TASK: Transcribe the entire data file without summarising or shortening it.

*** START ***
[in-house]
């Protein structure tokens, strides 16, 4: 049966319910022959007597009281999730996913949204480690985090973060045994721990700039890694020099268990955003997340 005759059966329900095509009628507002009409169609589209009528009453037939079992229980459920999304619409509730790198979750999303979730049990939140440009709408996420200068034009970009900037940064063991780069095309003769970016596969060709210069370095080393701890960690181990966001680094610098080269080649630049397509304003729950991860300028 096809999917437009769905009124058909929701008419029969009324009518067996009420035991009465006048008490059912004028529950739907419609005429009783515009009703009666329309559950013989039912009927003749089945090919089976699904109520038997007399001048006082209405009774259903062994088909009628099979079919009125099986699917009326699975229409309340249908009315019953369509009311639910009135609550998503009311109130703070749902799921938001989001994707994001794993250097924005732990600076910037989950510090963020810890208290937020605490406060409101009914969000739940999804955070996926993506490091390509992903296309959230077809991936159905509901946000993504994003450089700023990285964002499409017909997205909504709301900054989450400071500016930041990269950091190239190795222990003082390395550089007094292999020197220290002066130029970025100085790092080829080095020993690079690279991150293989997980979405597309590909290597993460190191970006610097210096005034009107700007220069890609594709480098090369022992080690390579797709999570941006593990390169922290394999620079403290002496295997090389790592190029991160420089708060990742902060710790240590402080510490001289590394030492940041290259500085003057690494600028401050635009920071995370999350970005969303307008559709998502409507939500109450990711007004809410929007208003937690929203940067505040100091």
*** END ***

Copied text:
[in-house]
């Protein structure tokens, strides 16, 4: 049966319910022959007597009281999730996913949204480690985090973060045994721990700039890694020099268990955003997340 005759059966329900095509009628507002009409169609589209009528009453037939079992229980459920999304619409509730790198979750999303979730049990939140440009709408996420200068034009970009900037940064063991780069095309003769970016596969060709210069370095080393701890960690181990966001680094610098080269080649630049397509304003729950991860300028 096809999917437009769905009124058909929701008419029969009324009518067996009420035991009465006048008490059912004028529950739907419609005429009783515009009703009666329309559950013989039912009927003749089945090919089976699904109520038997007399001048006082209405009774259903062994088909009628099979079919009125099986699917009326699975229409309340249908009315019953369509009311639910009135609550998503009311109130703070749902799921938001989001994707994001794993250097924005732990600076910037989950510090963020810890208290937020605490406060409101009914969000739940999804955070996926993506490091390509992903296309959230077809991936159905509901946000993504994003450089700023990285964002499409017909997205909504709301900054989450400071500016930041990269950091190239190795222990003082390395550089007094292999020197220290002066130029970025100085790092080829080095020993690079690279991150293989997980979405597309590909290597993460190191970006610097210096005034009107700007220069890609594709480098090369022992080690390579797709999570941006593990390169922290394999620079403290002496295997090389790592190029991160420089708060990742902060710790240590402080510490001289590394030492940041290259500085003057690494600028401050635009920071995370999350970005969303307008559709998502409507939500109450990711007004809410929007208003937690929203940067505040100091």